Of course, what has led us to this ‘broken reality’ are thousands of years of human histories colliding with each other, zillions of theoretical debates and a crap ton of war, treaties, and technological progress. She uses positive psychology to highlight how games are creating optimal experiences for people and the rest of the world should get down with it. The book is an exposition of a rational ideological faith that we can game the world into betterness. That’s cool with me, I mean I’m right there with you that human experience can be improved using great design practices, but…
…Games aren’t the answer.
“Flow” isn’t just found in game-like experiences, it’s also in having a good conversation, talking a nice walk in the park and all sorts of non-gamey stuff. That doesn’t diminish the fact that games bring tons of joy and happiness to people, but its just one point where the elixir of games simply isn’t necessary. In fact, many so-called video games don’t clearly meet her four defining traits of games, yet are actually great fun and joyful. Minecraft doesn’t have a clear goal. She said the goal of Tetris is to keep playing as long as possible. I think this is kind of a stretch because that is a rather subjective goal, not a designed goal. It is a goal that someone has set for themselves. But wait, like most arcade games of the time, there is a high-score list where you can put your initial in. This was the go-to goal of the time for game designers that was assumed to keep people playing and it was clearly put in there on purpose. So Tetris does have a designed goal; getting the highest score. Yet Minecraft, and other sandbox games, don’t have any obvious goal. Craft? Build? Dig as far down as possible and die in lava while trying to mine some diamonds? Nope, not a game. It’s an designed interactive experience, but not really a game. And that’s okay, man.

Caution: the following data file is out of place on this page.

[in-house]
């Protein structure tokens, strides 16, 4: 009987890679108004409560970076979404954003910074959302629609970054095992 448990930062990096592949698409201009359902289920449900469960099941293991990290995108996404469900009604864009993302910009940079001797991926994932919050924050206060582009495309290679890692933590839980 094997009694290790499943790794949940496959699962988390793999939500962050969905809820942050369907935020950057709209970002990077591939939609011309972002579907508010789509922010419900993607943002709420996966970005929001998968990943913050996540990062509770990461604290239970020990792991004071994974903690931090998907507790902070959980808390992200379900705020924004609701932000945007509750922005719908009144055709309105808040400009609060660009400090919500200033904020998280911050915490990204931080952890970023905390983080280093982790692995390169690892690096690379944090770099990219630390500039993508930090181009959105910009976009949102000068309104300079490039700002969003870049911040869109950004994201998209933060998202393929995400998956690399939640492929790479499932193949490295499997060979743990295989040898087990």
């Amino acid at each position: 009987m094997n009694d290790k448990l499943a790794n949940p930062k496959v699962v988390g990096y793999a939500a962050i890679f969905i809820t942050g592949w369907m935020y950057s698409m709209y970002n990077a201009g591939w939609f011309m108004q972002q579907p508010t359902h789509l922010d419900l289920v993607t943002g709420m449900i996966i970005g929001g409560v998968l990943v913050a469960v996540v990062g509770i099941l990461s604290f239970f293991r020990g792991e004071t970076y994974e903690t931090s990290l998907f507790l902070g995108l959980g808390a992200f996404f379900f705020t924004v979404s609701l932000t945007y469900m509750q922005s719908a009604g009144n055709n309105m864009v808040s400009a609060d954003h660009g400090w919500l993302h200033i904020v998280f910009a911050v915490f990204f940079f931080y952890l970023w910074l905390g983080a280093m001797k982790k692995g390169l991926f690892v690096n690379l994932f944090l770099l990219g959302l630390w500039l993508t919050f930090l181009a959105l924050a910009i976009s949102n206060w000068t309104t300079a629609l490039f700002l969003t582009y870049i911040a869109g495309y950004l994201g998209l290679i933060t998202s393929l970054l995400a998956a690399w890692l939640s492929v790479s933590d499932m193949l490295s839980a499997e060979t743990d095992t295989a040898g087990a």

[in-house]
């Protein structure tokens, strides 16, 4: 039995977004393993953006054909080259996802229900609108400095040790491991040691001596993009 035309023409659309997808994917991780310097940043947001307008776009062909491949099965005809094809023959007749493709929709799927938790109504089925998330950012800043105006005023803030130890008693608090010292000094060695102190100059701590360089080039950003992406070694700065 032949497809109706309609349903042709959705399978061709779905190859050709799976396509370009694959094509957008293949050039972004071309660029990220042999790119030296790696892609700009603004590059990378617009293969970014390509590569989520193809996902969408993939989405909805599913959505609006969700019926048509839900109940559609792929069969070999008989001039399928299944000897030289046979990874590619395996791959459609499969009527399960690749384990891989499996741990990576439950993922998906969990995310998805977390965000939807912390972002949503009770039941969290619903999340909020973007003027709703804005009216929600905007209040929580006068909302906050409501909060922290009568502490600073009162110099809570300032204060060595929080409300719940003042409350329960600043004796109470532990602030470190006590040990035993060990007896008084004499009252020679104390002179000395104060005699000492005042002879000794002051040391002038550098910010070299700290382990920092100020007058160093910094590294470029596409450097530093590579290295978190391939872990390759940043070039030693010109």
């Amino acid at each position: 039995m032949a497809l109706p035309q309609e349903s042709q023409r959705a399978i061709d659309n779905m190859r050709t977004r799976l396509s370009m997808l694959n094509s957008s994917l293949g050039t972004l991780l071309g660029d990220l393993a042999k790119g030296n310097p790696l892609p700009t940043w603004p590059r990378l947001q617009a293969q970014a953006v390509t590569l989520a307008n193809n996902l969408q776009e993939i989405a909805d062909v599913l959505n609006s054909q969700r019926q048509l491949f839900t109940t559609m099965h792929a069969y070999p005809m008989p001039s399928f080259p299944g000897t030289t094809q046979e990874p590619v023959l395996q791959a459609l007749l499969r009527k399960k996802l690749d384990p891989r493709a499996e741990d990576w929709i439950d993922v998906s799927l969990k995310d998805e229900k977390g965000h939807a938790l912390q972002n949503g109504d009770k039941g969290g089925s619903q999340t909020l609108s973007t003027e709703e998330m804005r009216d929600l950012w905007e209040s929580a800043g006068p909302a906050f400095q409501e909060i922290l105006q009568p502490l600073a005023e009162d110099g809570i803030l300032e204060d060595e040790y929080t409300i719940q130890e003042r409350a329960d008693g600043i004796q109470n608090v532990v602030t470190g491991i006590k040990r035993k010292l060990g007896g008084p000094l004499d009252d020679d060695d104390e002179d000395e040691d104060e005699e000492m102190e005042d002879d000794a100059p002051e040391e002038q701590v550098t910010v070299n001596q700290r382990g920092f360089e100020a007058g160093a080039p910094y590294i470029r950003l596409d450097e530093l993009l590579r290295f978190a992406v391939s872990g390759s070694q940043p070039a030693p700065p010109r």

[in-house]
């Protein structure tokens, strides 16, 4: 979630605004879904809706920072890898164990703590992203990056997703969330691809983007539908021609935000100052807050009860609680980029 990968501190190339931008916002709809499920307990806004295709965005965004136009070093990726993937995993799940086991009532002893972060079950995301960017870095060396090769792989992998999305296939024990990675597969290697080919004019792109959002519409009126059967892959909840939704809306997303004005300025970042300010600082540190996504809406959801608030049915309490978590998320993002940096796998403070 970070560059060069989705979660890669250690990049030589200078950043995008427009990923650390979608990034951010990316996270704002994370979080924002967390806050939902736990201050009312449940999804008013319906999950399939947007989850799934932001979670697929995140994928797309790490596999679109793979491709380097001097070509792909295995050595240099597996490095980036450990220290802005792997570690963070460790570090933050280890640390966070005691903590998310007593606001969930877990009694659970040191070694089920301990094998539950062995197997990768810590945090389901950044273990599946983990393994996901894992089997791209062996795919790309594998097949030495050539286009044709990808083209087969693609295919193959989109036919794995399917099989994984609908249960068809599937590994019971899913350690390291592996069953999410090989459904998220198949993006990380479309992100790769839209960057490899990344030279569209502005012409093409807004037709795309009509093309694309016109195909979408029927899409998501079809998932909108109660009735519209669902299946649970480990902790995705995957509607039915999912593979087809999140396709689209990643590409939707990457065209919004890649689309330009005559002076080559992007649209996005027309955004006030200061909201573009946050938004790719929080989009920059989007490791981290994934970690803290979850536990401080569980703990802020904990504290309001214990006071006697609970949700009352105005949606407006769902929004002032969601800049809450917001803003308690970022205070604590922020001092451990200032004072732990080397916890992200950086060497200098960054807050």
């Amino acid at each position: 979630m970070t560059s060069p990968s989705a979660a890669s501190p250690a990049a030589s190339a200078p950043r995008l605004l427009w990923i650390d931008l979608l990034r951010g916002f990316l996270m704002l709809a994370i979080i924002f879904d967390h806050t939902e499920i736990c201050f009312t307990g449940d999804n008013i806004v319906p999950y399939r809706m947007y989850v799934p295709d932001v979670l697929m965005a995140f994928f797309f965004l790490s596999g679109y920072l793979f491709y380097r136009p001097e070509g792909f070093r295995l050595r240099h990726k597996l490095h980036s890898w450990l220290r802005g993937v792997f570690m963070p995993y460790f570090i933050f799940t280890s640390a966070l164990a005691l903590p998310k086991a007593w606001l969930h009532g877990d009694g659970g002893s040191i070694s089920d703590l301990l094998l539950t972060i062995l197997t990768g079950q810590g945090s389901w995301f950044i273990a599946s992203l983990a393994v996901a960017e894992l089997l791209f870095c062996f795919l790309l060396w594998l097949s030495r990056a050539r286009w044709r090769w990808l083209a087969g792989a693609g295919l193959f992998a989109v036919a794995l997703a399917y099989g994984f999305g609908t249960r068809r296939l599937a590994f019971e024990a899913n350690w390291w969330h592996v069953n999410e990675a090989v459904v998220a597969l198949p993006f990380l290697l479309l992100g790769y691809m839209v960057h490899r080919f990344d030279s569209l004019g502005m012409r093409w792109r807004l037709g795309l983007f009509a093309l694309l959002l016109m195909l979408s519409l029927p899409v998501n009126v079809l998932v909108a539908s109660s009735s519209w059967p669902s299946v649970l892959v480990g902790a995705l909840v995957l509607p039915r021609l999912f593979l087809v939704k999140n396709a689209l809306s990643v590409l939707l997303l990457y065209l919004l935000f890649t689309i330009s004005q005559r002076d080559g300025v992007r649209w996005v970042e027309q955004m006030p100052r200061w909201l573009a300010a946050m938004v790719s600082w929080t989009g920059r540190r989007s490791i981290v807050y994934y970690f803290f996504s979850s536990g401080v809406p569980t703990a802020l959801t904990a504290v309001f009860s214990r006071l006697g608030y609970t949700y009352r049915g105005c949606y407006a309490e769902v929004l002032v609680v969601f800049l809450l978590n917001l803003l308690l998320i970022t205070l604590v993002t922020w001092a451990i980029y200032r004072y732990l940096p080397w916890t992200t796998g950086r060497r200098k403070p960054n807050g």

I ain’t playin to keep playin. I’m in it for the prestige yo!
Designed, crafted, experience for the user is really what shows how much of our social reality can be improved. It just so happens that the game industry is paving the way. I don’t think the future is in video games, but in virtual reality. Not the medium, but actually creating virtual worlds and places that people want to be in with or without game-like elements, with or without story-like elements. And it won’t be the solution to our woes either, but it will point to many of the glaring issues of how our social world is poorly designed for personal enjoyment. Until it gets ruined. Much like the Internet was hailed as the savior of the human race, virtual social worlds, will eventually be at the hands of the power hungry, competing governments and those who want to exploit us. No magic bullet, but the fairy tales keep on coming. So if you think any sort of technology is going to solve the problems of the world, do forget what mom always said: “Life just isn’t fair”. But, I do enjoy a good story.
All in all, I think the main point of the book would fare better as a good 15-20 page essay. The full-on uppercut it attempts to deliver just didn’t quite hit the mark with me. I do appreciate that she wrote it and what it stands for, and I learned a lot from it. There are all sorts of games that people play that I had no idea about. Her personal story was entertaining, inspiring and pretty amazing really. I’m not a big fan of the backbone of the book, but all the little details and stories that went into it made it worth the read.